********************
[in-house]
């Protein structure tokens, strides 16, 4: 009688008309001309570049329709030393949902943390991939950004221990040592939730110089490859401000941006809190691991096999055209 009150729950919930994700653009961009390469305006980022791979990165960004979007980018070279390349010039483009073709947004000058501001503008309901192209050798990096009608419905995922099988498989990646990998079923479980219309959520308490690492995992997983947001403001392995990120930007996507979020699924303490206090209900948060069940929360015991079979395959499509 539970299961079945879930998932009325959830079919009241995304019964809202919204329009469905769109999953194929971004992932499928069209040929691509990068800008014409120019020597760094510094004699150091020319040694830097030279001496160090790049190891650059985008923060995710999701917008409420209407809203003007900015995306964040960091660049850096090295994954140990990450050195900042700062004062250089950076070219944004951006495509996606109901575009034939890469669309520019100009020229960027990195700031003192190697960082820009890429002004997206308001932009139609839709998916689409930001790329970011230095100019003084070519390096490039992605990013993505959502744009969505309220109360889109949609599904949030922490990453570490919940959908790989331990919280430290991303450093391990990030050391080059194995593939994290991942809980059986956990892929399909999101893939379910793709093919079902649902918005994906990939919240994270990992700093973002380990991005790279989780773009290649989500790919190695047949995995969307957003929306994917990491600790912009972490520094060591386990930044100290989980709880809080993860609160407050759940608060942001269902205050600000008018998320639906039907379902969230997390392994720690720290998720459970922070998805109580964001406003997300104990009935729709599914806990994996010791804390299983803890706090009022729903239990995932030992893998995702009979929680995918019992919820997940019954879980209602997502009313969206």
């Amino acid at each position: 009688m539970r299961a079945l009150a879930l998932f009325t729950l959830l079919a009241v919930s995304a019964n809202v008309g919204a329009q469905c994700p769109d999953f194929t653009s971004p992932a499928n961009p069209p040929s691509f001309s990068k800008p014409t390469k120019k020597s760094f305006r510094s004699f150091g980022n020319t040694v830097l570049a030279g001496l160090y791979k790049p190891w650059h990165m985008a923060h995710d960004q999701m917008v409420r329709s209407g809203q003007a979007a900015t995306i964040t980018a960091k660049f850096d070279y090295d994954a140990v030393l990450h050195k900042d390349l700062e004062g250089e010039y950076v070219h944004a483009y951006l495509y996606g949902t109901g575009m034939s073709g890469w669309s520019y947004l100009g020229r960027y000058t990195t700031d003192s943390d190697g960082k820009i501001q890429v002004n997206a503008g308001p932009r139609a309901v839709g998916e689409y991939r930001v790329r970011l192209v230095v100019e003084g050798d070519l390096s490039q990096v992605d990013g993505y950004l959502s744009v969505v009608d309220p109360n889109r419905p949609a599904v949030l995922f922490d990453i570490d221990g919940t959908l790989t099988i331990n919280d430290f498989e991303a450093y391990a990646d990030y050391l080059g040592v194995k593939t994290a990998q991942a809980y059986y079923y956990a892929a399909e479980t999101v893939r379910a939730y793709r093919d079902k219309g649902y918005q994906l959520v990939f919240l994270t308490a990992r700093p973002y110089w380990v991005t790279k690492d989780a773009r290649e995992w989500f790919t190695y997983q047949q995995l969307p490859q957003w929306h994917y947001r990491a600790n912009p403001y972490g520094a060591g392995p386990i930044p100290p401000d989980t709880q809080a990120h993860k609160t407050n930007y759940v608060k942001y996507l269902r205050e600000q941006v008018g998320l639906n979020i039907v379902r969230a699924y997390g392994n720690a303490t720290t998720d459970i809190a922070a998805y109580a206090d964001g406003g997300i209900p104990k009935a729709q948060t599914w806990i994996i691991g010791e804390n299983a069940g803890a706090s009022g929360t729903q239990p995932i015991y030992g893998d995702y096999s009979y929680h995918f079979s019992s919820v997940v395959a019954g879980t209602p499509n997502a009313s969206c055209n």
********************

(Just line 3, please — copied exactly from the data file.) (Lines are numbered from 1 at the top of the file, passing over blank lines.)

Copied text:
């Amino acid at each position: 009688m539970r299961a079945l009150a879930l998932f009325t729950l959830l079919a009241v919930s995304a019964n809202v008309g919204a329009q469905c994700p769109d999953f194929t653009s971004p992932a499928n961009p069209p040929s691509f001309s990068k800008p014409t390469k120019k020597s760094f305006r510094s004699f150091g980022n020319t040694v830097l570049a030279g001496l160090y791979k790049p190891w650059h990165m985008a923060h995710d960004q999701m917008v409420r329709s209407g809203q003007a979007a900015t995306i964040t980018a960091k660049f850096d070279y090295d994954a140990v030393l990450h050195k900042d390349l700062e004062g250089e010039y950076v070219h944004a483009y951006l495509y996606g949902t109901g575009m034939s073709g890469w669309s520019y947004l100009g020229r960027y000058t990195t700031d003192s943390d190697g960082k820009i501001q890429v002004n997206a503008g308001p932009r139609a309901v839709g998916e689409y991939r930001v790329r970011l192209v230095v100019e003084g050798d070519l390096s490039q990096v992605d990013g993505y950004l959502s744009v969505v009608d309220p109360n889109r419905p949609a599904v949030l995922f922490d990453i570490d221990g919940t959908l790989t099988i331990n919280d430290f498989e991303a450093y391990a990646d990030y050391l080059g040592v194995k593939t994290a990998q991942a809980y059986y079923y956990a892929a399909e479980t999101v893939r379910a939730y793709r093919d079902k219309g649902y918005q994906l959520v990939f919240l994270t308490a990992r700093p973002y110089w380990v991005t790279k690492d989780a773009r290649e995992w989500f790919t190695y997983q047949q995995l969307p490859q957003w929306h994917y947001r990491a600790n912009p403001y972490g520094a060591g392995p386990i930044p100290p401000d989980t709880q809080a990120h993860k609160t407050n930007y759940v608060k942001y996507l269902r205050e600000q941006v008018g998320l639906n979020i039907v379902r969230a699924y997390g392994n720690a303490t720290t998720d459970i809190a922070a998805y109580a206090d964001g406003g997300i209900p104990k009935a729709q948060t599914w806990i994996i691991g010791e804390n299983a069940g803890a706090s009022g929360t729903q239990p995932i015991y030992g893998d995702y096999s009979y929680h995918f079979s019992s919820v997940v395959a019954g879980t209602p499509n997502a009313s969206c055209n």